Hamas & Iran: enemies of peace
The deadly unprovoked cross-border attack on Israel by Hamas on October 7th is just one of several attempts by the terror organization that rules Gaza to sabotage the hopes for peace between Israel and its Arab neighbors. The bloody history of Hamas that is backed by Iran is the key to understanding the tragic events that we are now seeing in the news.
In 1993, Israel signed onto the Oslo Accords that created the Palestinian Authority. As a result, Israel withdrew from the major cities of the West Bank. It was a time of great euphoria, and the hopes for a lasting peace between Israelis and Palestinians were real.
In both 2000 and 2008, Israel agreed to two generous offers for peace through the two-state solution. Unfortunately, Palestinian leaders rejected both offers.
It was also during this period that the government of Iran and their Palestinian terror proxies did everything possible to literally blow up the hopes for peace.
Between 1993 and 2008, Palestinian terror organizations, primarily Hamas and Palestinian Islamic Jihad, carried out 168 suicide bombings on Israeli buses, in restaurants and shopping malls. These suicide bombings, and other terror attacks, killed more than 1,000 Israeli civilians and wounded many thousands more.
Although Hamas and Islamic Jihad provided the hateful ideology and the suicide bombers, it was Iran that provided the financial means and technical support to commit mass murder and destroy the hopes for peace.
Iran’s Middle East strategy calls for supporting the “Axis of Resistance.” The goal is to surround Israel with terror proxy forces like Hamas and Islamic Jihad in Gaza, and Hezbollah in Lebanon. Iran uses these proxies for “resistance” to the very existence of Israel.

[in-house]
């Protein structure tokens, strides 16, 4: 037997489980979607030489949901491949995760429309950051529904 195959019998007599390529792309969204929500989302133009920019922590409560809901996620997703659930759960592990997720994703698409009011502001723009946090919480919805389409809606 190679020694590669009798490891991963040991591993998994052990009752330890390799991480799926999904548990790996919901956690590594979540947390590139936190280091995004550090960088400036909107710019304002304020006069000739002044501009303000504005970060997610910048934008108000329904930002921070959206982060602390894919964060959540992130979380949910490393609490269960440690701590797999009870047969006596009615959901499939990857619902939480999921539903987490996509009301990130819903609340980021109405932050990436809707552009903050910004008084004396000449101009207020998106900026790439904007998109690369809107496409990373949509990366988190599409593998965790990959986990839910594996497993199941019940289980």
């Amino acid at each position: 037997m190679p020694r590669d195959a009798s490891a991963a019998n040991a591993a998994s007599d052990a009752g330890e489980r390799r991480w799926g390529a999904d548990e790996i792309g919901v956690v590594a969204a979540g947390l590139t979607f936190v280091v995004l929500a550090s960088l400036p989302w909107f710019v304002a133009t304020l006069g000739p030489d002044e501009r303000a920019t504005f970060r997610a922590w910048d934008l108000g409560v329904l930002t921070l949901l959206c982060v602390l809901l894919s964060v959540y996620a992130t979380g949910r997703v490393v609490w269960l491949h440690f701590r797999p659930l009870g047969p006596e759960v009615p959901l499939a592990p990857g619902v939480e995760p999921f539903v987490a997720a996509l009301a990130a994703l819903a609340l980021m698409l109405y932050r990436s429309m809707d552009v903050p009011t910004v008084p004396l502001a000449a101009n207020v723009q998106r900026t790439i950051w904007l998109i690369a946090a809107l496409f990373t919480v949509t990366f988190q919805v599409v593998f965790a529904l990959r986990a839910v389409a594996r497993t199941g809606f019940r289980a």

Gaza is an important part of Iran’s strategy.
When Israel unilaterally withdrew from Gaza in 2005, there was an agreement signed between Israel, the Palestinian Authority, Egypt and the European Union on open borders between Gaza, Egypt and Israel.
Here was an opportunity for peace and prosperity for the people of Gaza. In fact, there was an opportunity for Gaza to become “the Singapore of the Mediterranean.”
Everyone was happy with the agreement except Hamas and their backers in Iran.
In 2007, Hamas took over control of Gaza by violently expelling the Palestinian Authority. It then turned Gaza into an enemy territory by firing thousands of rockets at Israeli civilians and digging terror tunnels under the border.
Since 2007, Hamas and Palestinian Islamic Jihad have fired more than 30,000 rockets at Israeli civilians.
That’s why in 2007 Israel put in place a naval blockade to prevent the smuggling of weapons into Gaza. And to be clear, this was a naval blockade and not a military siege, because every day there were tons of food, clothing, medicine and humanitarian goods that came into Gaza through the Israeli border crossings.
The tragic events we witnessed on October 7th were another obscene expression of the longtime obsession of Hamas and Iran with the destruction of Israel.
The timing of the attack was not coincidental. Many Middle East experts have claimed that the attack was motivated by the government of Iran to use Hamas to sabotage the hopes for a peace deal between Israel and Saudi Arabia.
By massacring over 1,400 innocent Israeli men, women and children and taking 199 hostages, the Hamas leadership has brought even more suffering to the peoples of Israel and Gaza.
To be clear, the attack on October 7th was not just another “cycle of violence” as some analysts claim in the media. This is part of a war for the destruction of Israel instigated and perpetrated by Hamas with the support of the government of Iran. Israel is defending itself against this war of destruction.
Now is the time to empower those who seek peace and coexistence and not make excuses for groups like Hamas that pursue war and destruction. At the end of the day, Arabs and Jews are both children of Abraham. Both peoples deserve to live in peace, safety and dignity.
To achieve that goal, now is the time for moral clarity. You can be pro-Palestinian and pro-peace. You can be pro-Israel and pro-peace, but you cannot be pro-peace and pro-Hamas.
This article was originally published in the South Bend Tribune and The Observer.
Community Relations Director